If Stay Right Here review: won’t get you wet but will make you feel
By Keletso Mopai
A few months ago, I posted something contentious on Facebook, out of frustration and annoyance. This was after having read a certain contemporary queer short-story by an African writer. The post basically said:
“May we grow past writing stories about queer characters by mainly focusing on their queerness (e.g. stories that focused on coming out of the closet or going into the closet). We needed stories that mentioned a character was a lesbian without going into a lengthy diatribe about when she discovered she became one. Even though gay people have been here since the dawn of time, in 2018 some people still find homosexuality appalling hence, most artists focus on the brutality on queer bodies and explaining homosexuality to people who are not queer.
This frustration branches from the wish that homosexual characters got the same treatment that straight characters get in storytelling. If the tables were reversed, imagine someone having to explain your straightness. That you are straight as a ruler, no fluidity, whatsoever. That you prefer the other sex and not the one you were born with and are familiar with.”
Friends in my literary circles commented under this post with some arguing that perhaps some writers needed to explain and brutalize their characters because LGBTQ issues in Africa are still in the “activism stage”. I feel that this is a problem. Queer people are human beings with complex issues, joy, and pain—outside their queerness. We love and we fuck, and get mind blowing orgasms that makes us feel as if our bodies are shooting straight to the heavens on a scooter.
The post also brought redemption and light and also optimism for our brilliant storytellers from Africa, because someone made a comment that said, “I believe I’ve written such a book already. My novel was published because of that very reason. The characters aren’t so fixated on their queerness, they simply just exist.” This comment came from Chwayita Ngamlana, whose book If I Stay Right Here (published in 2017 by BlackBird Books) is the very reason why I stayed up all night thinking about two people I met inside her pages, and then decided to compile this review. I bought the book because of her comment.
If I Stay Right Here: a slice of reality
Now let’s talk about this thing that Chwayita Ngamlana has served us. The story revolves around Shay, a journalism student who meets Sip, a prisoner. Like the stereotypical lesbian couple, Sip moves in with Shay when she is released from jail after the two get attached. Soon enough, a tall, hell-fire breaks out, both try to put out the flames. This is a tale that explores love, lust and abuse within a queer woman’s relationship so there first and foremost should be trigger warning for those wanting to read the book.
The story is one of a passionate and toxic love and I found that throughout the pages, there is a sincere connection between Sip and Shay that is both daring and yet very dangerous. You will pick a side, the obvious side, and then you would get frustrated with that character.
Another thing I loved about the book, is how Chwayita depicted some of the problematic butch lesbians who, for some reason, are under the spell of toxic masculinity. The type of masculinity that means she does not want to be touched down there because they would feel “emasculated”. The type of masculinity that doesn’t want their lover to taste them because it makes them feel like a “pussy”. They want control, and control to them means:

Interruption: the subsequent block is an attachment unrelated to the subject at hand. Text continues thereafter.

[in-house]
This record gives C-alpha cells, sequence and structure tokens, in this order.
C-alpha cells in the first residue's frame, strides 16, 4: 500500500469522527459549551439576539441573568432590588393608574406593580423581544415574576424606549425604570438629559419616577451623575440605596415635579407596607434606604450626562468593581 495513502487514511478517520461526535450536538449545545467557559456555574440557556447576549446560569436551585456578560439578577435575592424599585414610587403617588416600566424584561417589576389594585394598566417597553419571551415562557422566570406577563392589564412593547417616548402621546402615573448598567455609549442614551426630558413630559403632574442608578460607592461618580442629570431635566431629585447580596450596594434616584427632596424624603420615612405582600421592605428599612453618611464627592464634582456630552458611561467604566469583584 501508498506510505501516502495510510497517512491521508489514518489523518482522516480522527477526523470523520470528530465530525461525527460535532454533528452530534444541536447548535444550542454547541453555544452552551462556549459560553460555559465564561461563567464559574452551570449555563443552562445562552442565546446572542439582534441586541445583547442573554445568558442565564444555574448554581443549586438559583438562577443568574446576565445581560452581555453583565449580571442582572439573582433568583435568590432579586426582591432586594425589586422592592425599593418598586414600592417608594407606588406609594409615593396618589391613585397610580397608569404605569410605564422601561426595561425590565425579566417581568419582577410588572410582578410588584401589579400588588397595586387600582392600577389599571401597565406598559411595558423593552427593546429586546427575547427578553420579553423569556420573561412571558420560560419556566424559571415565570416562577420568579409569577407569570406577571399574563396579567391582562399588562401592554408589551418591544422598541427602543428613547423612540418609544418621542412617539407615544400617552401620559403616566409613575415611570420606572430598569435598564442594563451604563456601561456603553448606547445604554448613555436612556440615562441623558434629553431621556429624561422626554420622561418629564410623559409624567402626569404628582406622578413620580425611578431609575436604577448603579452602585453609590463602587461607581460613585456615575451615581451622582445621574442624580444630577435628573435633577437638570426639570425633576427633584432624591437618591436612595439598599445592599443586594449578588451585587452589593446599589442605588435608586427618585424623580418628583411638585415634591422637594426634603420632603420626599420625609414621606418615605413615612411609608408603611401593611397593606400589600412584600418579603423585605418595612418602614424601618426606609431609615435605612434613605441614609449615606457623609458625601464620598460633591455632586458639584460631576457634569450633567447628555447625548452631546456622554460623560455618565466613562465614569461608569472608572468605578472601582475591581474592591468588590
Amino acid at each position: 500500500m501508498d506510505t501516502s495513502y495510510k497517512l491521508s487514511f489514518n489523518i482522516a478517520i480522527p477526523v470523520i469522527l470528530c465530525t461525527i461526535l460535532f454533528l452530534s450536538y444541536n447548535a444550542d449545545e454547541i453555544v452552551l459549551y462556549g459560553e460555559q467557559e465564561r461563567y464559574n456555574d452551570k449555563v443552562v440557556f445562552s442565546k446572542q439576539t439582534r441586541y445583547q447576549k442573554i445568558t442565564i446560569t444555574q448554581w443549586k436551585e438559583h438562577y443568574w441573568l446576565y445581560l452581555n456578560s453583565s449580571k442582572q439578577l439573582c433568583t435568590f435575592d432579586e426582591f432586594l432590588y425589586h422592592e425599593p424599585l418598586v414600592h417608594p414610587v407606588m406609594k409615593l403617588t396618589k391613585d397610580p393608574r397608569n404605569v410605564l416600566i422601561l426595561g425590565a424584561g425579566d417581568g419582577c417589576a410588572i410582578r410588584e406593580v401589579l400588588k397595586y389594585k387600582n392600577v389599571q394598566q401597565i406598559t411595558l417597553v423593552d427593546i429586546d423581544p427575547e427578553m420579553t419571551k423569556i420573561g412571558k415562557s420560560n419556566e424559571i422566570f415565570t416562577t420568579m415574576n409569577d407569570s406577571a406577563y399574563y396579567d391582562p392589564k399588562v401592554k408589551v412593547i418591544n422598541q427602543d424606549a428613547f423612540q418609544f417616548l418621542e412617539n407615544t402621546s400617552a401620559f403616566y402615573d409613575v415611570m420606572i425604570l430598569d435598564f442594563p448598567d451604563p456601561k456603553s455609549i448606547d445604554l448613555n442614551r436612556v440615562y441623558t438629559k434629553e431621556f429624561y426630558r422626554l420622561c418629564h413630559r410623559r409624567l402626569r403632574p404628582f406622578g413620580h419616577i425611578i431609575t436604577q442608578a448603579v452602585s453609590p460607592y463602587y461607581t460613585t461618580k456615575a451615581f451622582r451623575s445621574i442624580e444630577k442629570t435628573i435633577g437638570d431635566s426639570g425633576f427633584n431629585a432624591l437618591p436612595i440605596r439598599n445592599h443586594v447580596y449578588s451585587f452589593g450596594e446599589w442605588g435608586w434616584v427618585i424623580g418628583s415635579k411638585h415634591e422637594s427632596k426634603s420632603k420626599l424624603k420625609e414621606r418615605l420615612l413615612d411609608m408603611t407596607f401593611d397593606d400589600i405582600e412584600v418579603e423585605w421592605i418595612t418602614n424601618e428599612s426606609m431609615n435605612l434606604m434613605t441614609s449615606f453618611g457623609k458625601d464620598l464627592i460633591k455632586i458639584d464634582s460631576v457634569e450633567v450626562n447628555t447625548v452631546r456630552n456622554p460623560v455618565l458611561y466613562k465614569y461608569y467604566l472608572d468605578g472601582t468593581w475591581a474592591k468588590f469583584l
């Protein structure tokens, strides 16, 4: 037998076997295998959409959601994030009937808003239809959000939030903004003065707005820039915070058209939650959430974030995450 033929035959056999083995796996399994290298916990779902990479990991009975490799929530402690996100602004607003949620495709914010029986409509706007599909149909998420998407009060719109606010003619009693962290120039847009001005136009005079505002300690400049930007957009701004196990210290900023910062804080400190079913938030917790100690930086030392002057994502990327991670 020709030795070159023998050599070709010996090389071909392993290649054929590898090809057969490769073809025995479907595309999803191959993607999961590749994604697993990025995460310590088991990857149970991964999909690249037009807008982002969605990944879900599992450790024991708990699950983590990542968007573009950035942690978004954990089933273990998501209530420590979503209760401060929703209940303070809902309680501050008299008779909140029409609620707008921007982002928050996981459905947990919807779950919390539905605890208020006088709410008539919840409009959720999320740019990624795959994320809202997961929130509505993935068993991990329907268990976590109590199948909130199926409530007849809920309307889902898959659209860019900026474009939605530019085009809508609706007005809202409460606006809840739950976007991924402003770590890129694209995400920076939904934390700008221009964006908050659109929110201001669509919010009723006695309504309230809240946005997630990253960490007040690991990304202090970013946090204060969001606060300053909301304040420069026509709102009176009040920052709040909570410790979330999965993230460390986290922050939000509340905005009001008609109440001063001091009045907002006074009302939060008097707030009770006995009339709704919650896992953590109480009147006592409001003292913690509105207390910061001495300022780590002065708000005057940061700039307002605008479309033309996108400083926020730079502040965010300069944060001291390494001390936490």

- It is supposed to be them on top.
- It is them who are supposed to fiddle the flower.
- It is them who are supposed to savor the juice.
- They are the ones who should make the other cum.
It is something that bothers me personally and continues to bother me. I’d ask my queer friends (who are butch), and they’d say the most astounding things ever. And I wonder why it should be like that. And is it better when we are both femmes? When no one feels as if they should be in control? Why can’t we just make love without falling for the toxic lie that is heterosexual roles? This of course doesn’t apply to all butch and femme couples; some are merry with being equals; I think these are the healthy ones. This book begins to unpack and unravel these heteronormative ideas through the interaction between two characters.
Here is a small fact you should know for when you do read If I Stay Right Here: Do not think you are not going to get wet. Even for a second, do not lie to yourself that you won’t want to dial your ex-gf or rip your lover’s underwear, because, well, that shit happened. This book WILL make you want to fuck things up… honestly… sending you strength bo beyps. The issues it tackles within relationships will have you feeling some type of way because of the unhealthy nature of this relationships.
Apart from the mouth-watering sex in the book and a whole lot of other lovely things, this a troubling tale of a couple in love. It is a tale of one person suffering abuse at the hands of another. It is a story of when a romance goes dark and goes wrong and you cannot escape. These two people are trapped in this. You will live with Shay. You will cry with Shay. You will laugh with Shay. You will feel as if you are are Shay. And if you read it in a short period of time covered up with a blanket like I was—you will absolutely feel as if you are in bed with them as a couple.
Chwayita Ngamlana has this unique way of telling the story that makes her book impressive. One can tell that there was so much care that went into writing this book. As a storyteller, I was in awe of her imagination; how she’d use numbers, colors, and a simple domestic task such as baking in your kitchen—to depict a scene.
I say kudos to her and her publisher, who saw the importance of this story, and how it could change lives, because it certainly changed mine.